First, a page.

How to Tell a B- Story

Yuri Arcurs
Yuri Arcurs

I scratched my back until it bled. And I never stopped. My back right now is a bloody Jackson Pollack painting.

A bathtub of blood. Doctors don’t even touch it.

Very attractive. My best feature maybe. Shows every stress etched into my body over the past ten years.

But whatever. My point is this: I started with the back and ended with the two million.

Meaning: two days ago, I couldn’t figure out what to write about. I write every day. But every day I probably start with writer’s block.

I don’t know what to say. And two days ago was particularly bad. I tried a couple of things to start:

  • I watched some standup comedy. I watched Louis CK. I watched Jim Gaffigan, Amy Schumer, Gary Gulman. I watched the last ten minutes of “what” by Bo Burnham.
  • I re-read parts of Slaughterhouse Five. In part inspired by an essay in The Braindead Megaphone by George Saunders about Slaughterhouse Five.
  • I read part of “The Happiness Equation” by Neal Pasricha.

I procrastinated and played a lot of backgammon on my iPad.

Sometimes I’d be reading a book and it’s like I blacked out and the next thing I knew I was playing a game of backgammon.

And finally, the blank screen was still there.

So I started typing. “My back itches. I scratched it until it bled. I never stopped. ”

“It started because I was stressed about a company I started in 2006.”

And for 1000 words I described every splotch. Every blood mark. My bloody shirts that I have to throw out every few weeks.

I know, I’m really setting myself up here to be loved.

My point is this: about 1000 words in I wrote, “And then my friend told me how he made two million dollars this morning.”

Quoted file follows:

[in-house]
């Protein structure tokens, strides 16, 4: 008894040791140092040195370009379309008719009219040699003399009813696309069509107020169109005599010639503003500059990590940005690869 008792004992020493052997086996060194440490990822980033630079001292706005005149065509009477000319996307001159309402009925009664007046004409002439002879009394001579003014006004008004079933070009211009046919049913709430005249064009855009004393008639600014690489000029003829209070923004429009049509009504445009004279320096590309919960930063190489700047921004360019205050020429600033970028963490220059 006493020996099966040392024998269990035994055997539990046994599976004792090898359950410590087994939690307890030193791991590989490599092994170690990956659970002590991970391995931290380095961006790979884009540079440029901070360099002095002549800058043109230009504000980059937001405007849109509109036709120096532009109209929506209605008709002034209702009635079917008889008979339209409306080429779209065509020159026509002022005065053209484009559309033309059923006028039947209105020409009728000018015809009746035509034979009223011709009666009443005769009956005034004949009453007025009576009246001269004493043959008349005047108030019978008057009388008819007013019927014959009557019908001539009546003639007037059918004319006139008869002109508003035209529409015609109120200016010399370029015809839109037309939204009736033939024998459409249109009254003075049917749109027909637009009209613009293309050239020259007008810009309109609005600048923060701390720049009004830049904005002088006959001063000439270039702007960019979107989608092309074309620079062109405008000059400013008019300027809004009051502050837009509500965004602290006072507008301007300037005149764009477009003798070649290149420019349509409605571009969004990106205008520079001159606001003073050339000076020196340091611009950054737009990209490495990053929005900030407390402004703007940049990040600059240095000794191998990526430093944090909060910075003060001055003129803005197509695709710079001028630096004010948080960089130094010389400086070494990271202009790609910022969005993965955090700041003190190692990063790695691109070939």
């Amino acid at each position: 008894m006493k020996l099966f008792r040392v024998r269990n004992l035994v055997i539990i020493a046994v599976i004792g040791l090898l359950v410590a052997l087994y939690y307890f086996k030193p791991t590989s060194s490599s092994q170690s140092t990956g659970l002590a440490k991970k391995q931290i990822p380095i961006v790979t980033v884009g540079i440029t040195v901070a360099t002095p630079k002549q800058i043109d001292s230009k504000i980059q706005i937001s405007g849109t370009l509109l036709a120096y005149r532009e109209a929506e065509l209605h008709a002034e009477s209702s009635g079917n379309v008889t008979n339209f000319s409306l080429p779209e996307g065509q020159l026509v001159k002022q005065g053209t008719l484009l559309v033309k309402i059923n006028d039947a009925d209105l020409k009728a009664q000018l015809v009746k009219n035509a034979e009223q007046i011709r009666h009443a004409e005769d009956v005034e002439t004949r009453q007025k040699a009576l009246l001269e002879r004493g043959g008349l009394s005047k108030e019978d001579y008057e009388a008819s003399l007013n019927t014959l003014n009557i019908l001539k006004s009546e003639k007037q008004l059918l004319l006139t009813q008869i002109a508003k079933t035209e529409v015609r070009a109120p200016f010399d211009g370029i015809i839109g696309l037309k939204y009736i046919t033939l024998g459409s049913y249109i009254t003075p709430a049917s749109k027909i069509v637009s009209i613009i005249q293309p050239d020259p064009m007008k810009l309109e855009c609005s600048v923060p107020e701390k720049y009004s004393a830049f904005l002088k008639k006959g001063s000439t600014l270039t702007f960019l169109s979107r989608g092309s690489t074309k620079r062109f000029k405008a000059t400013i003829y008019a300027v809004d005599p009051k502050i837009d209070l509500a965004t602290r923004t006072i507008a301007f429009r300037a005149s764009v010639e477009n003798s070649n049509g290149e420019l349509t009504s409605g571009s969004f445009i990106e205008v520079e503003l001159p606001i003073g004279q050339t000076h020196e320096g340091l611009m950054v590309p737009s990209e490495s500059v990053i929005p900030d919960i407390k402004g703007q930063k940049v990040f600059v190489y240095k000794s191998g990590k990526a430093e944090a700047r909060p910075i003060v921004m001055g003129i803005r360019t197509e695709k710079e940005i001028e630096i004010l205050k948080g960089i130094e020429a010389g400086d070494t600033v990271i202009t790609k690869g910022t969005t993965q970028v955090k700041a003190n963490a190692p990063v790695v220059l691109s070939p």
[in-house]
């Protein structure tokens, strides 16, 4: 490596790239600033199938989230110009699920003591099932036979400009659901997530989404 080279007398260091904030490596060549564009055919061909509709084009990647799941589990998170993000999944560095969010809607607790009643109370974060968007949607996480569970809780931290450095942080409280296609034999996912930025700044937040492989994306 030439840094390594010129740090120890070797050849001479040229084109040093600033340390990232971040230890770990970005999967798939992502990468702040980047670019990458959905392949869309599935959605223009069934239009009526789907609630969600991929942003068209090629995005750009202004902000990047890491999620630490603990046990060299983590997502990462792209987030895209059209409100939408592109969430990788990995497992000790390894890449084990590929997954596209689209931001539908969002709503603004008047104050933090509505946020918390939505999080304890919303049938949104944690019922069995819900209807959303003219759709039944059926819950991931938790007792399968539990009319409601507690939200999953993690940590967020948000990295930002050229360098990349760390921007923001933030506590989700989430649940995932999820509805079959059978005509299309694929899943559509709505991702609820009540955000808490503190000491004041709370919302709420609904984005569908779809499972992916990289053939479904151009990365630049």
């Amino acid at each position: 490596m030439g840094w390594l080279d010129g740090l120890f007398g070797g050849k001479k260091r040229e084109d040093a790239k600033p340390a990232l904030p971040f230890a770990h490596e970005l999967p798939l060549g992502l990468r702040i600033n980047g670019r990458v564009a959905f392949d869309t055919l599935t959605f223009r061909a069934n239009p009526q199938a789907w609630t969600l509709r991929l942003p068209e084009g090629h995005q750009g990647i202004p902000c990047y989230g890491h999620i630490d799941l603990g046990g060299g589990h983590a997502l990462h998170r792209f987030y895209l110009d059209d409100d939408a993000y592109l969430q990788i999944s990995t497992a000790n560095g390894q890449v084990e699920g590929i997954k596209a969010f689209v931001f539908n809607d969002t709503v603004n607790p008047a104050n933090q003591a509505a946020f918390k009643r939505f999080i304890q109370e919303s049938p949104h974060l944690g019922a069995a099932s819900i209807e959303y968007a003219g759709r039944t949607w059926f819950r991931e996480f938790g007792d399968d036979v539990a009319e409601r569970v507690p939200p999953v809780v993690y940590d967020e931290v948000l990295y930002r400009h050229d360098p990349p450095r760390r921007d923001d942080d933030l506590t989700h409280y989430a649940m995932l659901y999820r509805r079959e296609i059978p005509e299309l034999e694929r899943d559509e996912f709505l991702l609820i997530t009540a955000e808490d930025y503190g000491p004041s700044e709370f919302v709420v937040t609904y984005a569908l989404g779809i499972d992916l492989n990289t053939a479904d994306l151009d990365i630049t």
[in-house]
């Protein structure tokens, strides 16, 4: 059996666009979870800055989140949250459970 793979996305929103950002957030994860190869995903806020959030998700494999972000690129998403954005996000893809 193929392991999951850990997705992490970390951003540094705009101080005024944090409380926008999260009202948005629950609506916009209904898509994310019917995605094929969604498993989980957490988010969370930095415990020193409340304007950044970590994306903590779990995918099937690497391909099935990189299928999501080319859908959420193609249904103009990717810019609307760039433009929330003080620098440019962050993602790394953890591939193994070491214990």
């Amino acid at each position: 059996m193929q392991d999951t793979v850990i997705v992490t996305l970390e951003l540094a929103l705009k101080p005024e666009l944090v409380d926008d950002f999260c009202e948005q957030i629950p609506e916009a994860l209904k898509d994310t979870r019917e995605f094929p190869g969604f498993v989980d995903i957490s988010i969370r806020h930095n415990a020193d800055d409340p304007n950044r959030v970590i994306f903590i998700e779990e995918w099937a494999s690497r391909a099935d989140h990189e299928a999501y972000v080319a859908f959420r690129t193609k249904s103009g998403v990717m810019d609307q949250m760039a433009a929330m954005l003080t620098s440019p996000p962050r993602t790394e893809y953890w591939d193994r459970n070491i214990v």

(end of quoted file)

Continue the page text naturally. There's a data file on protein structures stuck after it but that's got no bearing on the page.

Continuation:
I wrote another 1000 or so words after that. I didn’t know yet that I’d go back and completely eliminate the first 1000 words and then totally rewrite the second 1000 words.

But that’s what happened. And that’s how I wrote my article from two days ago.

I can’t tell you if the article is good or bad. I know it was better than just writing about my back.

I also got my two goals out of it. I feel it was entertaining and educational (at least to me I learned something).

So to write a simple story I had to get through a few hurdles.

  • Read fiction, read non-fiction, watch comedy, to kickstart some sort of creative ignition
  • Procrastinate
  • Stare at blank screen until it hurt my eyes
  • Start writing junk. “The Bloody Back Diaries.” I knew it was junk and I wrote 1000 words. At the very least, I thought, this will be my 1000 words for the day and I will exercise my writing muscle. Mission accomplished.
  • Recognize when I finally write a real sentence
  • Finish writing without looking back
  • Rewrite. Rewriting meant eliminating the first 1000 words and rewriting from scratch the second 1000 words.
  • Rewrite again. And again. And again. One 1000 word article I rewrote about ten times.

Check the box on four things:

  1. Entertaining
  2. Educational
  3. Am I embarrassed to hit publish
  4. Am I taking any chances.

I was embarrassed because I was showing why I have often failed at money, versus other people. And yet here I am, writing so much about money. Who the hell am I?

To be honest, maybe I didn’t take enough chances and that’s why the article is, at best, a B- instead of an A.

For instance, instead of saying what I learned, I wrote about how I lectured my friend.

That was a cop-out. The reality is, I was jealous of my friend who made $2 million in a single morning and was able to joke about it.

And the reality is: I’m also jealous of my friend with the deadline on the novel. I should have said that.

It’s pretty cool to have a deadline on a novel. I want to be so lucky but I can tell you my friend worked really hard.

So…ok. B-.

But at least I wrote my article for the day. Mission accomplished. If I write 365 articles a year, some will be good. Even an A or an A+.

Tomorrow I go to LA to interview Tony Hawk. I bet his back doesn’t look as bloody as mine. Thought Catalog Logo Mark

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